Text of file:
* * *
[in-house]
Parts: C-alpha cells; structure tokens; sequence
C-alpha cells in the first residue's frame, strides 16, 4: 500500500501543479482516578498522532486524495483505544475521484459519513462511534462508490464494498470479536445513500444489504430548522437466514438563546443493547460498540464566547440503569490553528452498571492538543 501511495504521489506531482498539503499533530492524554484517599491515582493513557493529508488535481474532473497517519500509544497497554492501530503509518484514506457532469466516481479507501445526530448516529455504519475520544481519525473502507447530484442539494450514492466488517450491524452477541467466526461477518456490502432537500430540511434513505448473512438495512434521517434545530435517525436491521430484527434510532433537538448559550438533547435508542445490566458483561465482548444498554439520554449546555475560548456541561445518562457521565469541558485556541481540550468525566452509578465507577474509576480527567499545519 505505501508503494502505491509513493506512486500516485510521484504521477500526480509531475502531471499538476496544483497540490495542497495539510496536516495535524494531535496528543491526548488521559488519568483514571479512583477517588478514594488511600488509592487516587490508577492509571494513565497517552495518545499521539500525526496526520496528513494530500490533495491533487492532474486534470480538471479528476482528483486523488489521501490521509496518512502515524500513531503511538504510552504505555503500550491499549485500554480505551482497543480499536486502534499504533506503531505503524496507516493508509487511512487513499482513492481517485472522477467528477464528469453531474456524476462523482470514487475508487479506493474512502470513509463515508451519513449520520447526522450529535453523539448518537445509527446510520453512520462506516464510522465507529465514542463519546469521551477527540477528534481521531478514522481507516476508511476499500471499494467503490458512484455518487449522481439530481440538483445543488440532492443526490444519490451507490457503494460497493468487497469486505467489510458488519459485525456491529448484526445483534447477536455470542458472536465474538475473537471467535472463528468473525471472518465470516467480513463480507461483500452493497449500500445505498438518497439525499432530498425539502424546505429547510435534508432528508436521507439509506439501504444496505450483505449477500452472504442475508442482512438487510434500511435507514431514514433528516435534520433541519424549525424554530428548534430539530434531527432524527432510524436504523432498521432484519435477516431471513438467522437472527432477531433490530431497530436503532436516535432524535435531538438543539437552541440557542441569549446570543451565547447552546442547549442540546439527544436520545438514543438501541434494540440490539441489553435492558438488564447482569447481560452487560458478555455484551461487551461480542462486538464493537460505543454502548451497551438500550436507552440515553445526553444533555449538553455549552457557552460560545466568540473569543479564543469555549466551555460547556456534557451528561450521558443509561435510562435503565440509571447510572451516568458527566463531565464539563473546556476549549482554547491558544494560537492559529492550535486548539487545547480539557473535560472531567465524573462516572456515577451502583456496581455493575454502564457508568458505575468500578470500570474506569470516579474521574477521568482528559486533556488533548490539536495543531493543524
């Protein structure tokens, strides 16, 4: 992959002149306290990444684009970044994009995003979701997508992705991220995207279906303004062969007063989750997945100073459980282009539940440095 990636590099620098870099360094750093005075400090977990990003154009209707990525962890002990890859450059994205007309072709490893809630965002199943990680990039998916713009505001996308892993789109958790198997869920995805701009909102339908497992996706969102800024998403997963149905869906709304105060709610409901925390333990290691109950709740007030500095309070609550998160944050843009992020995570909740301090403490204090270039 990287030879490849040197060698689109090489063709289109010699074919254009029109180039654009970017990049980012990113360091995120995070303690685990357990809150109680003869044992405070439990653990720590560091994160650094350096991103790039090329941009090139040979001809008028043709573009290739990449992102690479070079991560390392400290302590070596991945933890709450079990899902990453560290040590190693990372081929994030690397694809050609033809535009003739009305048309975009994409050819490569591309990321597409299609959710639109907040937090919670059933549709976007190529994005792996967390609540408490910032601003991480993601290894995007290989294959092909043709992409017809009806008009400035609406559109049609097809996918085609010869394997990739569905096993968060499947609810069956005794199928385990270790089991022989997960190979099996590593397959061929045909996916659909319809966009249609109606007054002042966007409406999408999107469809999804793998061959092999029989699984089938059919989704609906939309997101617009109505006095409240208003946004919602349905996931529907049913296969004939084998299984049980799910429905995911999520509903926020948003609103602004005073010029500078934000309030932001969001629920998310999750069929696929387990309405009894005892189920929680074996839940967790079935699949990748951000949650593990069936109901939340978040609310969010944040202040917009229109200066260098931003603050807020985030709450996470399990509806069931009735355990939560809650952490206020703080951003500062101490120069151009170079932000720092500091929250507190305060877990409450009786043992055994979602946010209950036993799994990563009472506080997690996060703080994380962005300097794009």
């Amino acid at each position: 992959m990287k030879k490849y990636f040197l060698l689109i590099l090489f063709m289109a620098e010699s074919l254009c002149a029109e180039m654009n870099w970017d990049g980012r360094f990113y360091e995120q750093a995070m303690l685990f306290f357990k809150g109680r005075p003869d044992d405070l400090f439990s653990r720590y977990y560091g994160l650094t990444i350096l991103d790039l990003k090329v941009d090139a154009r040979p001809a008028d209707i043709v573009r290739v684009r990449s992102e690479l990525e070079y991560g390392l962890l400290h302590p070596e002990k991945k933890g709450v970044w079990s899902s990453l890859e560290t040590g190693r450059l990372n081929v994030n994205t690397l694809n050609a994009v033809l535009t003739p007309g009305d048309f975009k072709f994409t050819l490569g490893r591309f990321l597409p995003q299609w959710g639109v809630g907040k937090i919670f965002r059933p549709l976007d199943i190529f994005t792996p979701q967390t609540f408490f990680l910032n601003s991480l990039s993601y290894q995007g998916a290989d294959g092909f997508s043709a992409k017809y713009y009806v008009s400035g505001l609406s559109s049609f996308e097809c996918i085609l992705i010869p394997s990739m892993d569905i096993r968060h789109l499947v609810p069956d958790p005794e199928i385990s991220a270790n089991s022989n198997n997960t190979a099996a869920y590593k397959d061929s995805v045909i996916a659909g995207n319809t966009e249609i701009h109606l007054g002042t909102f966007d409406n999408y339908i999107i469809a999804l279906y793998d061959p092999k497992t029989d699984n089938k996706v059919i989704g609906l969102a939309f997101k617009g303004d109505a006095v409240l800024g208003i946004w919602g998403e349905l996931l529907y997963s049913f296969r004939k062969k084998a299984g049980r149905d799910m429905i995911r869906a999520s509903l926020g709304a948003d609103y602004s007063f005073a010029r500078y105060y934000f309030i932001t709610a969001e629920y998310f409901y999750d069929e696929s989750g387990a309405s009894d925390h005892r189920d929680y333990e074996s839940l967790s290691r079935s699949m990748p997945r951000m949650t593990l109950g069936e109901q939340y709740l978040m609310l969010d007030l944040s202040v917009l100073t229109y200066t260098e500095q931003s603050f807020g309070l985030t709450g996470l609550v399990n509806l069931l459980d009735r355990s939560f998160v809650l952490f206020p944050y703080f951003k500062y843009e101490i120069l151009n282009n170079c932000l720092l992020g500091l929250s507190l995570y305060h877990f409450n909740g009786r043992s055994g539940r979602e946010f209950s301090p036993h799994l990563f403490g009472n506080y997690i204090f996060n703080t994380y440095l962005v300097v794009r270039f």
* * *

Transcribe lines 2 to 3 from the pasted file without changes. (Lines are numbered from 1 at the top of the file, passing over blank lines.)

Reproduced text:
Parts: C-alpha cells; structure tokens; sequence
C-alpha cells in the first residue's frame, strides 16, 4: 500500500501543479482516578498522532486524495483505544475521484459519513462511534462508490464494498470479536445513500444489504430548522437466514438563546443493547460498540464566547440503569490553528452498571492538543 501511495504521489506531482498539503499533530492524554484517599491515582493513557493529508488535481474532473497517519500509544497497554492501530503509518484514506457532469466516481479507501445526530448516529455504519475520544481519525473502507447530484442539494450514492466488517450491524452477541467466526461477518456490502432537500430540511434513505448473512438495512434521517434545530435517525436491521430484527434510532433537538448559550438533547435508542445490566458483561465482548444498554439520554449546555475560548456541561445518562457521565469541558485556541481540550468525566452509578465507577474509576480527567499545519 505505501508503494502505491509513493506512486500516485510521484504521477500526480509531475502531471499538476496544483497540490495542497495539510496536516495535524494531535496528543491526548488521559488519568483514571479512583477517588478514594488511600488509592487516587490508577492509571494513565497517552495518545499521539500525526496526520496528513494530500490533495491533487492532474486534470480538471479528476482528483486523488489521501490521509496518512502515524500513531503511538504510552504505555503500550491499549485500554480505551482497543480499536486502534499504533506503531505503524496507516493508509487511512487513499482513492481517485472522477467528477464528469453531474456524476462523482470514487475508487479506493474512502470513509463515508451519513449520520447526522450529535453523539448518537445509527446510520453512520462506516464510522465507529465514542463519546469521551477527540477528534481521531478514522481507516476508511476499500471499494467503490458512484455518487449522481439530481440538483445543488440532492443526490444519490451507490457503494460497493468487497469486505467489510458488519459485525456491529448484526445483534447477536455470542458472536465474538475473537471467535472463528468473525471472518465470516467480513463480507461483500452493497449500500445505498438518497439525499432530498425539502424546505429547510435534508432528508436521507439509506439501504444496505450483505449477500452472504442475508442482512438487510434500511435507514431514514433528516435534520433541519424549525424554530428548534430539530434531527432524527432510524436504523432498521432484519435477516431471513438467522437472527432477531433490530431497530436503532436516535432524535435531538438543539437552541440557542441569549446570543451565547447552546442547549442540546439527544436520545438514543438501541434494540440490539441489553435492558438488564447482569447481560452487560458478555455484551461487551461480542462486538464493537460505543454502548451497551438500550436507552440515553445526553444533555449538553455549552457557552460560545466568540473569543479564543469555549466551555460547556456534557451528561450521558443509561435510562435503565440509571447510572451516568458527566463531565464539563473546556476549549482554547491558544494560537492559529492550535486548539487545547480539557473535560472531567465524573462516572456515577451502583456496581455493575454502564457508568458505575468500578470500570474506569470516579474521574477521568482528559486533556488533548490539536495543531493543524